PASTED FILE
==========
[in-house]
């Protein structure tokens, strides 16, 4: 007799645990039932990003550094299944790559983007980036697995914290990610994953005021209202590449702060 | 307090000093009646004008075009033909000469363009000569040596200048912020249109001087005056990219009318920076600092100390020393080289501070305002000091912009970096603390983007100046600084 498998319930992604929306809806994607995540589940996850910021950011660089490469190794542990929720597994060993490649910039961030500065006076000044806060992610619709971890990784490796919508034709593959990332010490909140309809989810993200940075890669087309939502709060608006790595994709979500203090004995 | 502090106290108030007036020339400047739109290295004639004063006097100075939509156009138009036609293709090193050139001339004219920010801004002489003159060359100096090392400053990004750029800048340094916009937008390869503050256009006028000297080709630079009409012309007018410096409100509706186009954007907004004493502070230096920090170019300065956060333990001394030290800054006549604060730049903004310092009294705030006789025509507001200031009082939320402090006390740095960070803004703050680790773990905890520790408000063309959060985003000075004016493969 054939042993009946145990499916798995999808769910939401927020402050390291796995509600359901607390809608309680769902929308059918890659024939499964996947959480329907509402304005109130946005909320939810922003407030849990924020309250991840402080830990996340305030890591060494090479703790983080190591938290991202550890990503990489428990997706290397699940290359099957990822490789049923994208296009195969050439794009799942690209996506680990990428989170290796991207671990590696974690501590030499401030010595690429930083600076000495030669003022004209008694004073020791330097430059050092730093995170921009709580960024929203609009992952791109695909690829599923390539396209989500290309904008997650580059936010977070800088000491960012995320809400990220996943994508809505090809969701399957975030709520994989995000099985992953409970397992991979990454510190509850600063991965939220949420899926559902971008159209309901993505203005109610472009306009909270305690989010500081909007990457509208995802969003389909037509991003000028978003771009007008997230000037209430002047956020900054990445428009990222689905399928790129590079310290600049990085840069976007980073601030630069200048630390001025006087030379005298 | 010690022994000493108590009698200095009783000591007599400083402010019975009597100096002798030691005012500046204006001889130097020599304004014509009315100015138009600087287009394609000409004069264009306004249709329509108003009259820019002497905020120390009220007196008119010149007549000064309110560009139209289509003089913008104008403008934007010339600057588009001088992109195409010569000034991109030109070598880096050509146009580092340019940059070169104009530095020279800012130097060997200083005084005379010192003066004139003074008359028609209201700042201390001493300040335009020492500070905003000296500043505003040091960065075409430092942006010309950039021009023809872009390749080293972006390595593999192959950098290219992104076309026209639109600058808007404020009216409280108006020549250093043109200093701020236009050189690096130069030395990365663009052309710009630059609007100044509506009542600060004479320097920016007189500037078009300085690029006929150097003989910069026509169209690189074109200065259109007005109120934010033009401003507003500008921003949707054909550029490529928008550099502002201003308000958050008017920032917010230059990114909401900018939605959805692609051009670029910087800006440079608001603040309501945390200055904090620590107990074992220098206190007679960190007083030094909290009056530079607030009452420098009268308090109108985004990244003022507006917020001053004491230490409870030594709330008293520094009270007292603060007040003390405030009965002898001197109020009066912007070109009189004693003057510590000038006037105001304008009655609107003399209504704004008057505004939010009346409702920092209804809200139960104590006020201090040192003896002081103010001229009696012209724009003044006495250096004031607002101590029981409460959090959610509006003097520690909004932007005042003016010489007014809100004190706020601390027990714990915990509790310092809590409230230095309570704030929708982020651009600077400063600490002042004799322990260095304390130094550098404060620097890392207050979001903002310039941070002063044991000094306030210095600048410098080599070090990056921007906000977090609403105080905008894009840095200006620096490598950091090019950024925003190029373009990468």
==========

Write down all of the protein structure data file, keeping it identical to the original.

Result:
[in-house]
């Protein structure tokens, strides 16, 4: 007799645990039932990003550094299944790559983007980036697995914290990610994953005021209202590449702060 | 307090000093009646004008075009033909000469363009000569040596200048912020249109001087005056990219009318920076600092100390020393080289501070305002000091912009970096603390983007100046600084 498998319930992604929306809806994607995540589940996850910021950011660089490469190794542990929720597994060993490649910039961030500065006076000044806060992610619709971890990784490796919508034709593959990332010490909140309809989810993200940075890669087309939502709060608006790595994709979500203090004995 | 502090106290108030007036020339400047739109290295004639004063006097100075939509156009138009036609293709090193050139001339004219920010801004002489003159060359100096090392400053990004750029800048340094916009937008390869503050256009006028000297080709630079009409012309007018410096409100509706186009954007907004004493502070230096920090170019300065956060333990001394030290800054006549604060730049903004310092009294705030006789025509507001200031009082939320402090006390740095960070803004703050680790773990905890520790408000063309959060985003000075004016493969 054939042993009946145990499916798995999808769910939401927020402050390291796995509600359901607390809608309680769902929308059918890659024939499964996947959480329907509402304005109130946005909320939810922003407030849990924020309250991840402080830990996340305030890591060494090479703790983080190591938290991202550890990503990489428990997706290397699940290359099957990822490789049923994208296009195969050439794009799942690209996506680990990428989170290796991207671990590696974690501590030499401030010595690429930083600076000495030669003022004209008694004073020791330097430059050092730093995170921009709580960024929203609009992952791109695909690829599923390539396209989500290309904008997650580059936010977070800088000491960012995320809400990220996943994508809505090809969701399957975030709520994989995000099985992953409970397992991979990454510190509850600063991965939220949420899926559902971008159209309901993505203005109610472009306009909270305690989010500081909007990457509208995802969003389909037509991003000028978003771009007008997230000037209430002047956020900054990445428009990222689905399928790129590079310290600049990085840069976007980073601030630069200048630390001025006087030379005298 | 010690022994000493108590009698200095009783000591007599400083402010019975009597100096002798030691005012500046204006001889130097020599304004014509009315100015138009600087287009394609000409004069264009306004249709329509108003009259820019002497905020120390009220007196008119010149007549000064309110560009139209289509003089913008104008403008934007010339600057588009001088992109195409010569000034991109030109070598880096050509146009580092340019940059070169104009530095020279800012130097060997200083005084005379010192003066004139003074008359028609209201700042201390001493300040335009020492500070905003000296500043505003040091960065075409430092942006010309950039021009023809872009390749080293972006390595593999192959950098290219992104076309026209639109600058808007404020009216409280108006020549250093043109200093701020236009050189690096130069030395990365663009052309710009630059609007100044509506009542600060004479320097920016007189500037078009300085690029006929150097003989910069026509169209690189074109200065259109007005109120934010033009401003507003500008921003949707054909550029490529928008550099502002201003308000958050008017920032917010230059990114909401900018939605959805692609051009670029910087800006440079608001603040309501945390200055904090620590107990074992220098206190007679960190007083030094909290009056530079607030009452420098009268308090109108985004990244003022507006917020001053004491230490409870030594709330008293520094009270007292603060007040003390405030009965002898001197109020009066912007070109009189004693003057510590000038006037105001304008009655609107003399209504704004008057505004939010009346409702920092209804809200139960104590006020201090040192003896002081103010001229009696012209724009003044006495250096004031607002101590029981409460959090959610509006003097520690909004932007005042003016010489007014809100004190706020601390027990714990915990509790310092809590409230230095309570704030929708982020651009600077400063600490002042004799322990260095304390130094550098404060620097890392207050979001903002310039941070002063044991000094306030210095600048410098080599070090990056921007906000977090609403105080905008894009840095200006620096490598950091090019950024925003190029373009990468």